Sweepers can be designed for indoor use on carpet as well as hard surfaces, and it can also be designed for outdoor use on small and large scales. Simple, hand-operated sweepers can be rolled over carpeted floors in order to pick up dirt and debris.
Sweepers are used in homes and in institutions and are a reasonably inexpensive tool for light cleaning applications. They usually don’t require electricity, though some models can be battery powered, which can offer slightly higher-efficiency sweeping. On the other end of the sweeper spectrum, engine-powered street sweepers equipped with very large brushes are used to clear debris from streets in urban and suburban areas.
Street sweepers vary in their configurations; some are powerful enough to sweep up large debris like bottles and cans, while others are intended only to clear caked dirt and small debris from streets. Others can clean up spills or standing water, and the most advanced models can remove and contain particles of just a few micrometers in size.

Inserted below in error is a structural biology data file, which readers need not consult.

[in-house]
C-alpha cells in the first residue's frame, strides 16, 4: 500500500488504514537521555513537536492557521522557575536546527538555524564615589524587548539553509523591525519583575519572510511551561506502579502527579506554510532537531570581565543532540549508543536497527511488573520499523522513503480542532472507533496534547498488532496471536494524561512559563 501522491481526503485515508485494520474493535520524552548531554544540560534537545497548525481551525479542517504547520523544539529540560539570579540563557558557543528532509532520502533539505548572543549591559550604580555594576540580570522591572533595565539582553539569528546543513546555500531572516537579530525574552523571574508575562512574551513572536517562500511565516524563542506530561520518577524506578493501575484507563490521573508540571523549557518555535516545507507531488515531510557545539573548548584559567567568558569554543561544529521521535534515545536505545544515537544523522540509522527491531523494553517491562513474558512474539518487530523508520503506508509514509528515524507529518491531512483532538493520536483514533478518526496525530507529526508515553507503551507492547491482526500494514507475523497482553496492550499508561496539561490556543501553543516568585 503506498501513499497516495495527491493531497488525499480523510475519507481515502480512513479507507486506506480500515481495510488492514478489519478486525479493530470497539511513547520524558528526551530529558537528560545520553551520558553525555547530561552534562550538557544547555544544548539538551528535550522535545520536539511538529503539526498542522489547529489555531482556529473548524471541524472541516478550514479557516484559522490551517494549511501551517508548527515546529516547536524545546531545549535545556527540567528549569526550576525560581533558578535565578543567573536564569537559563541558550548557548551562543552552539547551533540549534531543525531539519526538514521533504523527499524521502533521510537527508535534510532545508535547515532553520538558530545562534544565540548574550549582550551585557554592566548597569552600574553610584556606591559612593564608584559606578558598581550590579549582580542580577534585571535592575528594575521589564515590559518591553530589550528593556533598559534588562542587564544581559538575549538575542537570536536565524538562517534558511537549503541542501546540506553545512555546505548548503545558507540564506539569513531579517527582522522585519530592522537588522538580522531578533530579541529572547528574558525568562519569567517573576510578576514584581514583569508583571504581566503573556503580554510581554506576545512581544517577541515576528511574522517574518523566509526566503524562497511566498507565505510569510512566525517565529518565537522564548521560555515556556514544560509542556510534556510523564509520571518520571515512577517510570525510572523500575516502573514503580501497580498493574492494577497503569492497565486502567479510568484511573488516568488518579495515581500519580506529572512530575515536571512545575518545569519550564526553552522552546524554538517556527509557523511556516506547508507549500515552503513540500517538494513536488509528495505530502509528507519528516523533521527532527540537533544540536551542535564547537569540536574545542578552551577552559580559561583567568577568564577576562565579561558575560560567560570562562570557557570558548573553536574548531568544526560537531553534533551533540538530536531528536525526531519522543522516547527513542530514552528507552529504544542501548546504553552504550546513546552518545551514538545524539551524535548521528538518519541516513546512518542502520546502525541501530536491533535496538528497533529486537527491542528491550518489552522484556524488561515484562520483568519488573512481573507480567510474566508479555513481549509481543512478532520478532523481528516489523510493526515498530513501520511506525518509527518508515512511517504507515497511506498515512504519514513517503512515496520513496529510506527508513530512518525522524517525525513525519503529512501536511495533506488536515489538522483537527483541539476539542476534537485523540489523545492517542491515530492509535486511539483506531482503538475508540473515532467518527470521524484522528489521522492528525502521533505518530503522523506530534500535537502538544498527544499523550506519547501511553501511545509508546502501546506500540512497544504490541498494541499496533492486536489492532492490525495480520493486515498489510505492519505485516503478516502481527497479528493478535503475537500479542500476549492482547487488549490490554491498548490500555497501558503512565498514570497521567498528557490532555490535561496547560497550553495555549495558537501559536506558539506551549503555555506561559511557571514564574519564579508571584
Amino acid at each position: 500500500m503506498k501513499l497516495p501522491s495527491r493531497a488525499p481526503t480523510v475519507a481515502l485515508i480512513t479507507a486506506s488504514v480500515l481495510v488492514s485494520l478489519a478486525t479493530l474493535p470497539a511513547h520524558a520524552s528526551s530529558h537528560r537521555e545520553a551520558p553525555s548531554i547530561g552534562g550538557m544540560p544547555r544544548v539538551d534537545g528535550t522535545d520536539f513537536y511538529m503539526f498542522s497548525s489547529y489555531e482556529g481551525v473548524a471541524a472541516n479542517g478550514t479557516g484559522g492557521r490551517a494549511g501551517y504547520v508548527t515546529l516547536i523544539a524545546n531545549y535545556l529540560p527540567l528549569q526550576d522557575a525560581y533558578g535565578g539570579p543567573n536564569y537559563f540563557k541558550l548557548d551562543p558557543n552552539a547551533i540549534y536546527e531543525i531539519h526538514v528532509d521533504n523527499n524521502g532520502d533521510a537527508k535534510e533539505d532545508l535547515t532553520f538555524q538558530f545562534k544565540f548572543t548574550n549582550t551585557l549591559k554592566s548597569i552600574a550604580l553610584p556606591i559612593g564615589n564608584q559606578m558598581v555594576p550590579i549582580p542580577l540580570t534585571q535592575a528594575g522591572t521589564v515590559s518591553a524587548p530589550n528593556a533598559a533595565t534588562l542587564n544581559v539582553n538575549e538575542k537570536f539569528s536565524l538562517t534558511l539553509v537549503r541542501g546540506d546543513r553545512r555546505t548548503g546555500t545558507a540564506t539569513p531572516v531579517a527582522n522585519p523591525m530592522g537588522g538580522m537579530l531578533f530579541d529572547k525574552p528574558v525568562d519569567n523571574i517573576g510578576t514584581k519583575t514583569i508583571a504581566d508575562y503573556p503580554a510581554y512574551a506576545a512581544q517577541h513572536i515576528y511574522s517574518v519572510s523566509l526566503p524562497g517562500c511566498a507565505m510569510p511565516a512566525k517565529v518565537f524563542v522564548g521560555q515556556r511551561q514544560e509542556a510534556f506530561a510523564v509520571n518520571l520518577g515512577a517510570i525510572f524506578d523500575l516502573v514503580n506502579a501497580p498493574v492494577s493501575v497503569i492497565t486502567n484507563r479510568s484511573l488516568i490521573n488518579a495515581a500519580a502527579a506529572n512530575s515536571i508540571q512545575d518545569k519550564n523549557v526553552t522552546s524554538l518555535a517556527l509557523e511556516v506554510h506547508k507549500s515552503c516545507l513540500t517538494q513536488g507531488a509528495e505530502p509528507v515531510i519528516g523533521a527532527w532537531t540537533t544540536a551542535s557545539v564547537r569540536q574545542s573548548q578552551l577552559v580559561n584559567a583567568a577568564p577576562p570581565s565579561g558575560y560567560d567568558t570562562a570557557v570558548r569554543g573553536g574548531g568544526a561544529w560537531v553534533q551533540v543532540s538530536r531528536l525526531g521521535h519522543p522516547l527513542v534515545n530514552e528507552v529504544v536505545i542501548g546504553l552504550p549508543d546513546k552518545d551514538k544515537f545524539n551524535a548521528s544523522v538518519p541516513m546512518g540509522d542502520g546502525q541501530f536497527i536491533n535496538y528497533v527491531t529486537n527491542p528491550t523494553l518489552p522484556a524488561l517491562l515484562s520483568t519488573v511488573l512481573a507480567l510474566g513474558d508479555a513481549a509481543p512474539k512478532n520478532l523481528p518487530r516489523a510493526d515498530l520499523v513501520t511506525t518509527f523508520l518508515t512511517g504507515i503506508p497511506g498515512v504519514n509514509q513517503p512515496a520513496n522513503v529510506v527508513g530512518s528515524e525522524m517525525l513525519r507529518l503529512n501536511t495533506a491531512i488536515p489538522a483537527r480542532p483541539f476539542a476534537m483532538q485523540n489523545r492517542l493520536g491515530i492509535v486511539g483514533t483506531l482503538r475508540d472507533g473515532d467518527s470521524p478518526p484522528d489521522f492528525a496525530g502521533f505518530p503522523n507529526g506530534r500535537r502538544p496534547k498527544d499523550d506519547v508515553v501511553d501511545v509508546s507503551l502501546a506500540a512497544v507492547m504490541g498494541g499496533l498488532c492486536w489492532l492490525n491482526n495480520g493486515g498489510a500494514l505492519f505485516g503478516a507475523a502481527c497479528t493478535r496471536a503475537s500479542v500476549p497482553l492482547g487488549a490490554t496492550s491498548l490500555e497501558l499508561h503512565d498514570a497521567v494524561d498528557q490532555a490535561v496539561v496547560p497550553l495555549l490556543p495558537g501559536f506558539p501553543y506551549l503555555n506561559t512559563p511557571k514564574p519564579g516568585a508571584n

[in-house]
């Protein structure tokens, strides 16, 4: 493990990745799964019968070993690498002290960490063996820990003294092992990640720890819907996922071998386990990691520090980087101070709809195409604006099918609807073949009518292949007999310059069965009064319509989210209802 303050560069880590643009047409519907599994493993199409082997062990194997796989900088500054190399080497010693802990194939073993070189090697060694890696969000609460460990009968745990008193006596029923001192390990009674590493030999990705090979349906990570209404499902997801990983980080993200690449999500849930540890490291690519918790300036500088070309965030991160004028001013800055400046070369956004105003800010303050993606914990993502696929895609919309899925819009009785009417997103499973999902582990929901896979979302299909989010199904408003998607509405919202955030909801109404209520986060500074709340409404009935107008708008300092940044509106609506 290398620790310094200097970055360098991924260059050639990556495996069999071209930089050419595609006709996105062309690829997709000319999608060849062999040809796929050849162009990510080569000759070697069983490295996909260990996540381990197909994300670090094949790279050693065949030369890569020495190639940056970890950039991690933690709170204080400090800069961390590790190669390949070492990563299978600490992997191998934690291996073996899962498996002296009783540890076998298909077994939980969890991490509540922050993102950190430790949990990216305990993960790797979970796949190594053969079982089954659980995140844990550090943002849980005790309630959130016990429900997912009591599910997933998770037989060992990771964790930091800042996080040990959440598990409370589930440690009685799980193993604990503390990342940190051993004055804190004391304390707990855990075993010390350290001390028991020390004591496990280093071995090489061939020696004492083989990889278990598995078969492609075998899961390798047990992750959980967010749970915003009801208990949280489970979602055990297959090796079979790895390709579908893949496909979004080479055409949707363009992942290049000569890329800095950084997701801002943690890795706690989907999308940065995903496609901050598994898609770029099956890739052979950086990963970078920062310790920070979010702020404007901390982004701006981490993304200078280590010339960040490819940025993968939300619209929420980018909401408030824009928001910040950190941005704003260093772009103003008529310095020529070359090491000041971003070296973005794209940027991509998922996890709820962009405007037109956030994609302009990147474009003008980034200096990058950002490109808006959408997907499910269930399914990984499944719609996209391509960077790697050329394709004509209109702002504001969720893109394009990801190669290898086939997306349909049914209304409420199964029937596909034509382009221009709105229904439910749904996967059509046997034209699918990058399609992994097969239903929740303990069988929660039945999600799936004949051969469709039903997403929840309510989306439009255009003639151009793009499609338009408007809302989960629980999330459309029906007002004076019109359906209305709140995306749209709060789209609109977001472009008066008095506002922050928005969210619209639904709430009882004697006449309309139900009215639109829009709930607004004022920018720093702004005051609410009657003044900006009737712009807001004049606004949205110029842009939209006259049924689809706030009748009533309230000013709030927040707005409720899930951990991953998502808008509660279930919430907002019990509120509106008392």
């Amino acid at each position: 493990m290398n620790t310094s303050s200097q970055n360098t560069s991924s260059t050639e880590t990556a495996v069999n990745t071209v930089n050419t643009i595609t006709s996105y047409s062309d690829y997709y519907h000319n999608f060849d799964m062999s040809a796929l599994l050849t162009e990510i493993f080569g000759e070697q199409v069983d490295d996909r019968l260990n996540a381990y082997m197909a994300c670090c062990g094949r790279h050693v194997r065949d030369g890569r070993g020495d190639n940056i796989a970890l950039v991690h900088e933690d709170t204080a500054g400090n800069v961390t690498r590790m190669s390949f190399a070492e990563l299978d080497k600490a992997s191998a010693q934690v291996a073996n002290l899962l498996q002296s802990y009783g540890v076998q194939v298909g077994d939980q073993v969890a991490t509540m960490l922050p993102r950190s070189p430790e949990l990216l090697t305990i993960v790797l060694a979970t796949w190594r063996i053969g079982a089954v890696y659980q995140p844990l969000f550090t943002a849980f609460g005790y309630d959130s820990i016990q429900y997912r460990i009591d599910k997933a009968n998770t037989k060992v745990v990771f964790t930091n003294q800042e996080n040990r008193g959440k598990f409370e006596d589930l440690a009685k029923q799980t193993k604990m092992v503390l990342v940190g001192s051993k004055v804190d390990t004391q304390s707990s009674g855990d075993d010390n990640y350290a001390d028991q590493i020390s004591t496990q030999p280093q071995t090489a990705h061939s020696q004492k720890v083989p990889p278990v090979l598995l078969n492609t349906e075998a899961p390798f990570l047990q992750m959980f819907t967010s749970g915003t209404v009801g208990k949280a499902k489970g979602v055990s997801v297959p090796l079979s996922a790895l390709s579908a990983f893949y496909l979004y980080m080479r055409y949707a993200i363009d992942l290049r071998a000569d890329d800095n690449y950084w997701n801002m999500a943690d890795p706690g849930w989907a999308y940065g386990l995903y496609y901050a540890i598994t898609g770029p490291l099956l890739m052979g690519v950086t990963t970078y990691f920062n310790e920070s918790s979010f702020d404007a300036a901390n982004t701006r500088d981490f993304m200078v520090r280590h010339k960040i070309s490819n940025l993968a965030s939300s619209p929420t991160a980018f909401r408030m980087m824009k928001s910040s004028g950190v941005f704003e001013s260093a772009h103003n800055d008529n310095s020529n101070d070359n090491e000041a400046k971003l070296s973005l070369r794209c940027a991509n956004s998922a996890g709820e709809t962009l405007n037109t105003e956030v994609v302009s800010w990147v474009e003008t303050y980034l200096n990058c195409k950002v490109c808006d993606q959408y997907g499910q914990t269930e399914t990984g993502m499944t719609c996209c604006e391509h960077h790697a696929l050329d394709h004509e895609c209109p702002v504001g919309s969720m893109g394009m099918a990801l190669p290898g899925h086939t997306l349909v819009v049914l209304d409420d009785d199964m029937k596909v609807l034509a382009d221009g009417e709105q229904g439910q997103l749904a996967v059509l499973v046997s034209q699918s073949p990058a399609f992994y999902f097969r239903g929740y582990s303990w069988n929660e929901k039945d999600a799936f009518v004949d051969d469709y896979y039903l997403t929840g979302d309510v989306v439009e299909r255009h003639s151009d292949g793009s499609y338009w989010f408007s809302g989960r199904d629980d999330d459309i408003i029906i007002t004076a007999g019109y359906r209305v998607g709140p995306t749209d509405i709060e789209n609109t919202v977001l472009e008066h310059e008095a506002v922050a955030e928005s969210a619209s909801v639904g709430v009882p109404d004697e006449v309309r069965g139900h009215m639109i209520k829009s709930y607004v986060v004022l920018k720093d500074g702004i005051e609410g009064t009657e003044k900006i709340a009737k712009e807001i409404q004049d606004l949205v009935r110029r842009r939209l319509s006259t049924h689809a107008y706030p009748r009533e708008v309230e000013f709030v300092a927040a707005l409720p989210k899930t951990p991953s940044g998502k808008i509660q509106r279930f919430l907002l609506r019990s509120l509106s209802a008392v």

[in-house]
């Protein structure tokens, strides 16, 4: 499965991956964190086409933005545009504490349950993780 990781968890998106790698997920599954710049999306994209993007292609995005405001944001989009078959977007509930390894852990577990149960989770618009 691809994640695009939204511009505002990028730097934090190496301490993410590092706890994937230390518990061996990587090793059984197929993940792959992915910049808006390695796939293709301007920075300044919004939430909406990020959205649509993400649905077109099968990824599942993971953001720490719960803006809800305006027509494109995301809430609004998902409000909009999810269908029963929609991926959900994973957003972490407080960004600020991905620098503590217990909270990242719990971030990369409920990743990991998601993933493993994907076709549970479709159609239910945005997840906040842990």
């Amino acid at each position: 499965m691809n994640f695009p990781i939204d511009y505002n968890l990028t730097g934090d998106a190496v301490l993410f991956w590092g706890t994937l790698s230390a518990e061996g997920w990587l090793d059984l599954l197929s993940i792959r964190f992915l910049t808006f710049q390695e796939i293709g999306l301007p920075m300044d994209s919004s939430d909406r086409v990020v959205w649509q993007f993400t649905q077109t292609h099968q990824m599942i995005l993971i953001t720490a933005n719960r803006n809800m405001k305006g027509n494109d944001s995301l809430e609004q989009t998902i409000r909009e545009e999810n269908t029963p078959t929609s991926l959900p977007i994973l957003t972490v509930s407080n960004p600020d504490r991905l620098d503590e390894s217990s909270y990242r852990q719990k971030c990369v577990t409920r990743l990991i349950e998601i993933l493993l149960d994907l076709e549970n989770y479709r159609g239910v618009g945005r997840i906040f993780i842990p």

There are many sweeper varieties found in between street sweepers and manual sweepers. Indoor sweepers and scrubbers can vacuum, wash, buff or polish floors. They are usually motorized, and depending on the application they can be pushed, pulled or even ridden.
All sweepers, regardless of their size or application, are equipped with brushes. Different types of brushes are designed for street sweeping, indoor sweeping, floor scrubbing, buffing and polishing, all of which are done far more quickly and with far less labor cost when performed with industrial sweepers than when performed by hand.
Industrial vacuum sweepers may be large street trucks with sweeping attachments, they may be much smaller riding models for sidewalks, street gutters and large warehouse floors, or they may be even smaller walk-behind models only for indoor floor cleaning. All industrial sweepers are equipped with industrial brushes. Sources of power include electric batteries, gasoline, diesel, LP and, in some cities that have invested in renewable fuel technology, vegetable oil-powered engines.
As the sweeper moves across a surface, several heavy-duty cup brushes on the front and sides of the sweeper push debris into the center of the sweeper. Once debris is trapped under the unit, brooms and suction fans use throwing action to transfer dust into a hopper. After the hopper is full of debris, it must be emptied. Emptying the hopper can be done manually in smaller models, and larger models have mechanical arms that raise their dump hopper high enough to clear the lid of a dumpster.